The commitment to ending the HIV epidemic endures, despite drops in testing and new diagnoses during the COVID-19 pandemic.
The COVID-19 pandemic significantly disrupted HIV testing and new diagnoses among vulnerable populations, according to a Morbidity and Mortality Weekly Report from the US Centers for Disease Control and Prevention (CDC).
CDC investigators analyzed data from national data collection systems in order to compare the numbers of HIV tests performed and HIV infections diagnosed in the US. in the years prior to (2019) and during (2020) the COVID-19 pandemic. The study authors noted that due to the pandemic, health care systems were disrupted including HIV testing and the redirection of some public health departments from sexual health services towards COVID-19 services.
A core pillar of the Ending the HIV Epidemic in the US. (EHE) strategy is HIV testing, the study authors noted; furthermore, in 2016-17, areas with the highest HIV diagnosis rates were areas with the highest prevalence of HIV testing.
There were about 17 million HIV screening tests from 2 commercial laboratories reported to the CDC between Feb. 3 and Dec. 31, 2019 and the same period in 2020, the study authors said. Testing volumes remained what the investigators labeled as “stable” throughout 2019 at about 200,000 tests per week. In the early part of 2020, testing exceeded that level. However, by Week 12 the volume of testing decreased to less than half of the 2019 levels, and remained low. There were 1.3 million fewer tests reported in 2020 compared to 2019 (nearly 15 percent), the study authors reported.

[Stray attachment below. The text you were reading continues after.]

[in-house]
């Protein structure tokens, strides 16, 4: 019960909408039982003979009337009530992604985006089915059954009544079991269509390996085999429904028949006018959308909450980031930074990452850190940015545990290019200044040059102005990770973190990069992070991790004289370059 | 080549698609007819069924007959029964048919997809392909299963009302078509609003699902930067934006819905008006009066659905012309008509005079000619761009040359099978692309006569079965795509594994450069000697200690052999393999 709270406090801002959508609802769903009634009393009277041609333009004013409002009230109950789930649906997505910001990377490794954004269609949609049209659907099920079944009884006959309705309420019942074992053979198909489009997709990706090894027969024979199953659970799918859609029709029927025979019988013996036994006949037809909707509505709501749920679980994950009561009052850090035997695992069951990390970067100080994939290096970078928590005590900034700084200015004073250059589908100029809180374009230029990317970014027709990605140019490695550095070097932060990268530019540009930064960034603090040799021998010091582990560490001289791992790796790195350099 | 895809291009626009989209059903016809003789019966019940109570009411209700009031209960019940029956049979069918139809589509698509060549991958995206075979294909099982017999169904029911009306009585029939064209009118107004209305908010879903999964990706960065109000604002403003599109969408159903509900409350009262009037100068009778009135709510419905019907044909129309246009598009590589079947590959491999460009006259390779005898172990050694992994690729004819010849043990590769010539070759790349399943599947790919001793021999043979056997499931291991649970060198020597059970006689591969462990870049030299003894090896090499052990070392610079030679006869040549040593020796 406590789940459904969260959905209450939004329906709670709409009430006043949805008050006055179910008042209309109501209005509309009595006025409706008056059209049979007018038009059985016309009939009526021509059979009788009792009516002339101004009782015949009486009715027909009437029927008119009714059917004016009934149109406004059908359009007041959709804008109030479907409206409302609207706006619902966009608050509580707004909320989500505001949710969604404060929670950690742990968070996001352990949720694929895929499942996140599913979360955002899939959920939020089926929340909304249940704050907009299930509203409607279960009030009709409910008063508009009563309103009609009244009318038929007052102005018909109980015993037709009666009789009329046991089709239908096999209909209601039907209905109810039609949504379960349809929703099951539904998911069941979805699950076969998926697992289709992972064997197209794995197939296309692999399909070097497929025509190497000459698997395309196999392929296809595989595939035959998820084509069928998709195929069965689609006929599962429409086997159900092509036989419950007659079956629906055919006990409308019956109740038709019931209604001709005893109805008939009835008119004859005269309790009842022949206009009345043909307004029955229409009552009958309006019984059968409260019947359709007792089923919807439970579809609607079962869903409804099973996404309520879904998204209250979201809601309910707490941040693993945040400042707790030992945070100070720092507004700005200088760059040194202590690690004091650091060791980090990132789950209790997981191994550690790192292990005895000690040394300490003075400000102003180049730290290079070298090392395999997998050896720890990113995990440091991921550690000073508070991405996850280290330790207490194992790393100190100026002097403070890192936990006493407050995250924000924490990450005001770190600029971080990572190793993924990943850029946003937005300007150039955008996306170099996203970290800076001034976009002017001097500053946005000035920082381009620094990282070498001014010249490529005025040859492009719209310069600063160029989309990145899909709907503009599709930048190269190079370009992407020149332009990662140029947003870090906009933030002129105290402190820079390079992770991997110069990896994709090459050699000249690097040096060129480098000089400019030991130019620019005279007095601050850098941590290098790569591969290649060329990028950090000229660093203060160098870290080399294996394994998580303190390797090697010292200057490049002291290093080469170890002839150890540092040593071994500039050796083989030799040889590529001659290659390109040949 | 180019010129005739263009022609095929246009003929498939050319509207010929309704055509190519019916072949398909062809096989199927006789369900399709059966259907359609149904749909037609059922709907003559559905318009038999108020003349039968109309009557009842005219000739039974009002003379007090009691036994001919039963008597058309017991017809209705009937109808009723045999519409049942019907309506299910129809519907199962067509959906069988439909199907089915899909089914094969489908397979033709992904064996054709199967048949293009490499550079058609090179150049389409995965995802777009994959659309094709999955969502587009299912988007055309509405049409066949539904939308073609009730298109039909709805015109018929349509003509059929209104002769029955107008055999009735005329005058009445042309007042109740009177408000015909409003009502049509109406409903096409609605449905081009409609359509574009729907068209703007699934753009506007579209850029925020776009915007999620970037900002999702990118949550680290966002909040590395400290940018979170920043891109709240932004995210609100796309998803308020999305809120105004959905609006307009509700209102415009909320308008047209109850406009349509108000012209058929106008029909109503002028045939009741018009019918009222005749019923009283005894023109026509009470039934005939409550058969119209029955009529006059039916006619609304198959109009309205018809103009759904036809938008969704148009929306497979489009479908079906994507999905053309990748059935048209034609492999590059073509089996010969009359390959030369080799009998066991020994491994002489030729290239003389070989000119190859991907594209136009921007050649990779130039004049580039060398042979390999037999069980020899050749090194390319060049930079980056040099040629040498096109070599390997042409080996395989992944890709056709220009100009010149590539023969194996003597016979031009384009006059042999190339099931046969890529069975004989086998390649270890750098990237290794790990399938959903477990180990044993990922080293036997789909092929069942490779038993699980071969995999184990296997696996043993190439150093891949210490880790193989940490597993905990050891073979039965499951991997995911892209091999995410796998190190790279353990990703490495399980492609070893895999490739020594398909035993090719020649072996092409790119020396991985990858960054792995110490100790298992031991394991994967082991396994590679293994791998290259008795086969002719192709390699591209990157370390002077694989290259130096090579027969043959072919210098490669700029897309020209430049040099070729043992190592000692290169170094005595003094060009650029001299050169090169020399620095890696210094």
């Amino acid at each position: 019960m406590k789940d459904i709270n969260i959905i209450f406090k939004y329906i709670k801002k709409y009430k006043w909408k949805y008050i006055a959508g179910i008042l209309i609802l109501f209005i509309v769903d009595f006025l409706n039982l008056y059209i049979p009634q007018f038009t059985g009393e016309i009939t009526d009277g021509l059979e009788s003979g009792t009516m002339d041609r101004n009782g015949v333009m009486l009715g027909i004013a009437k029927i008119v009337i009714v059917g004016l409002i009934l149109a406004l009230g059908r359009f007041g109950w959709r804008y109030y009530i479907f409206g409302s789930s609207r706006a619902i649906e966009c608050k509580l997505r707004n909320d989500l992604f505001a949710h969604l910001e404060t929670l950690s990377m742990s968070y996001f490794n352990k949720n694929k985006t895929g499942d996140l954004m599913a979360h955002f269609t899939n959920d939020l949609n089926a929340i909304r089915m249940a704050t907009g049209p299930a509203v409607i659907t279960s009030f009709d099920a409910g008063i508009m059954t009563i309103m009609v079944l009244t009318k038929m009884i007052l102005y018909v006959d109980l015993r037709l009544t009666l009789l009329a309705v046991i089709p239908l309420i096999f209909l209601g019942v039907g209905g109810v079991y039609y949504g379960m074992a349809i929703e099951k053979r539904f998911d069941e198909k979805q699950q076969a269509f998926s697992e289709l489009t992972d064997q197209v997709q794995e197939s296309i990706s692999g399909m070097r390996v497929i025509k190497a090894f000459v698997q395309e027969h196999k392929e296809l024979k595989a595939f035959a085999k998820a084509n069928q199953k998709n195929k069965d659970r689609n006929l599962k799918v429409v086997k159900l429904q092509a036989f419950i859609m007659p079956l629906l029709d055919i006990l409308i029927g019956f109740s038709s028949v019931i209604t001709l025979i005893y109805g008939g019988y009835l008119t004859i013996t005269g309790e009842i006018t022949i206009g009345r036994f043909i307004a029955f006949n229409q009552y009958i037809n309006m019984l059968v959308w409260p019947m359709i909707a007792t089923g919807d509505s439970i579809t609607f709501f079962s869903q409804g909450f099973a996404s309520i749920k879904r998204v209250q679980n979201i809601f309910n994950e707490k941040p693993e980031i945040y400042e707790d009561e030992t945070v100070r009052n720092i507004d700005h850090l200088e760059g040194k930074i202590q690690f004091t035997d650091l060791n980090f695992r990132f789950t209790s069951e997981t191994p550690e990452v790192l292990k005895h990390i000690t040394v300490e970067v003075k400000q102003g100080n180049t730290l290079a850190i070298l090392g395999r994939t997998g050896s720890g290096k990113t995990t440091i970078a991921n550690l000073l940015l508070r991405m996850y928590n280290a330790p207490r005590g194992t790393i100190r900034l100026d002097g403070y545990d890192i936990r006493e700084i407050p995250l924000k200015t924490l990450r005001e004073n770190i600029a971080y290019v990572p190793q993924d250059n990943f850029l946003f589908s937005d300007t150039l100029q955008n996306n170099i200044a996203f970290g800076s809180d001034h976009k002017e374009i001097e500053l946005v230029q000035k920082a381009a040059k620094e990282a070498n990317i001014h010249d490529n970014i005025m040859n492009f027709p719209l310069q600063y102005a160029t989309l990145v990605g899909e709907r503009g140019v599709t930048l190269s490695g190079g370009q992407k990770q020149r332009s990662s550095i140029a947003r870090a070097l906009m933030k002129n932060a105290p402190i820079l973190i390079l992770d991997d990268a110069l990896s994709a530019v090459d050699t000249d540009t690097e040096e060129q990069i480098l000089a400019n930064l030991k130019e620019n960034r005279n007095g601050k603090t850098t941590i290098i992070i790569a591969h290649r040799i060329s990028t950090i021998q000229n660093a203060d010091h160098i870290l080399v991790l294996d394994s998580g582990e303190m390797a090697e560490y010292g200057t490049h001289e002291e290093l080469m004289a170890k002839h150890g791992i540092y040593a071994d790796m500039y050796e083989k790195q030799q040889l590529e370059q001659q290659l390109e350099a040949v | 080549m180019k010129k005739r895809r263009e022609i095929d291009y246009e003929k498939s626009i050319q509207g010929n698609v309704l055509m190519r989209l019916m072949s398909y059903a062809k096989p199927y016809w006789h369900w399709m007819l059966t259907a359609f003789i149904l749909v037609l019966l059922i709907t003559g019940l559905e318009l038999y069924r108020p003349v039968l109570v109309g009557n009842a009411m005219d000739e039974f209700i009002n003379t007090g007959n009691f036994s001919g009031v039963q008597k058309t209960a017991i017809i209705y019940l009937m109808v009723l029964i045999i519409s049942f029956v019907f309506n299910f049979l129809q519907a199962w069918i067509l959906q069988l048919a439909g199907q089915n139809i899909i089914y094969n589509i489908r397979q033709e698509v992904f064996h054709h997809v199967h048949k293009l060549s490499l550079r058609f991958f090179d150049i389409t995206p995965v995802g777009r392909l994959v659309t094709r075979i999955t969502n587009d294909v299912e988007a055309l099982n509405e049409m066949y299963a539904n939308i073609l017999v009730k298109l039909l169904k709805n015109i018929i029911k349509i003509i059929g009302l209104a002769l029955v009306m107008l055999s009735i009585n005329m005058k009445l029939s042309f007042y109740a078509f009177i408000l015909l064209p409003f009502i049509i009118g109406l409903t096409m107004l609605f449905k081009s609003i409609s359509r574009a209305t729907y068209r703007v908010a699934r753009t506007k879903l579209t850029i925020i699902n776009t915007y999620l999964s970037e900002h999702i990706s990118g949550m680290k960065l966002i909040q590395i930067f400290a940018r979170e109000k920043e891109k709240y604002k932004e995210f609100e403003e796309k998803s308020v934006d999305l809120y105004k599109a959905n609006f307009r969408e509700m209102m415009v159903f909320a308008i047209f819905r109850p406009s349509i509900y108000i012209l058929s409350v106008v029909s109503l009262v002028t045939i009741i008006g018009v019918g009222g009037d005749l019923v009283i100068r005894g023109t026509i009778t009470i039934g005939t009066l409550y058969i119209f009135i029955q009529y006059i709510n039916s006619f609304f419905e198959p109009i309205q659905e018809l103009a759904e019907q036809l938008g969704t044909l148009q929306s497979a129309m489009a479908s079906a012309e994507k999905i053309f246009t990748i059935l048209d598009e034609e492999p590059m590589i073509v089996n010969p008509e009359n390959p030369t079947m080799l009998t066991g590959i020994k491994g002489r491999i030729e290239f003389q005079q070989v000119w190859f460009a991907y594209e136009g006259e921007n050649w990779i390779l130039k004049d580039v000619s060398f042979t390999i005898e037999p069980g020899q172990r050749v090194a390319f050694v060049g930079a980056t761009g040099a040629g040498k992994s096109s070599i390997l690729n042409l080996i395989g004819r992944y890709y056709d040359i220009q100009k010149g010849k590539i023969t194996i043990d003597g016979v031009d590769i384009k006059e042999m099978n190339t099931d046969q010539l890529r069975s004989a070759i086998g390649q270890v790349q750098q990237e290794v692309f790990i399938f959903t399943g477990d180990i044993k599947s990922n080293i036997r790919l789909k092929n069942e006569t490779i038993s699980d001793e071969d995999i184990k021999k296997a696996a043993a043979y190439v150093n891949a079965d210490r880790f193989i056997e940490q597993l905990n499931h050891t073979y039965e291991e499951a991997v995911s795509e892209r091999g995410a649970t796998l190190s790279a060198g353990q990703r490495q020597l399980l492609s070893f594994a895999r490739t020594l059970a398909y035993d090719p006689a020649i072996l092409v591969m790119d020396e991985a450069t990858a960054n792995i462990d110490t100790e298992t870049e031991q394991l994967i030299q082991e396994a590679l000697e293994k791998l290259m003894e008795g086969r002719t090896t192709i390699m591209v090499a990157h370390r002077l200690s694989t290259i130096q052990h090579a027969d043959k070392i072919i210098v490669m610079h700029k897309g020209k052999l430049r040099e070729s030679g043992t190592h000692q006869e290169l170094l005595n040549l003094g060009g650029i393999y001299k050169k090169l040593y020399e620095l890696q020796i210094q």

The study authors found that in 2020, HIV diagnoses reported to the CDC decreased by 17 percent compared to the number of HIV diagnoses reported to the agency in 2019. The study authors attributed this to decreases in HIV testing during the same preceding period, particularly among the priority populations such as Black or African American (Black) gay men, Hispanic or Latino (Hispanic) gay men, bisexual men, other men who have sex with men (MSM), and transgender persons in CDC-funded jurisdictions, they wrote.
“To compensate for testing and diagnoses missed during the COVID-19 pandemic and to accelerate the EHE initiative, CDC encourages partnerships among federal organizations, state and local health departments, community-based organizations, and health care systems to increase access to HIV testing services, including strategies such as self-testing and routine opt-out screening in health care settings,” the study authors wrote.
Furthermore, the study authors found that in 2020, the total number of HIV tests funded by the CDC that were distributed in health care and non-health care settings decreased by about half compared to 2019, the study authors observed.
In non-health care settings, the study authors looked at populations to determine the sharpest increases:
The investigators also discovered that 30,635 diagnoses were reported to the National HIV Surveillance System in 2020 compared to 36,940 in the previous year.
The reduction in testing were reflected in the 17 percent reduction in new diagnoses, the study authors said.
“Everyone should enjoy good health—and getting an HIV test is part of a successful plan to do so,” Demetre Daskalakis, MD, MPH, Director of CDC’s Division of HIV Prevention said in a press release. “Some people may not get tested for many reasons, such as concerns about HIV stigma, homophobia, transphobia, and a host of other -isms and phobias. Or they may not know that an HIV test could benefit them. We must continue working together to overcome these and other factors that stand in the way of equitable HIV prevention and care.”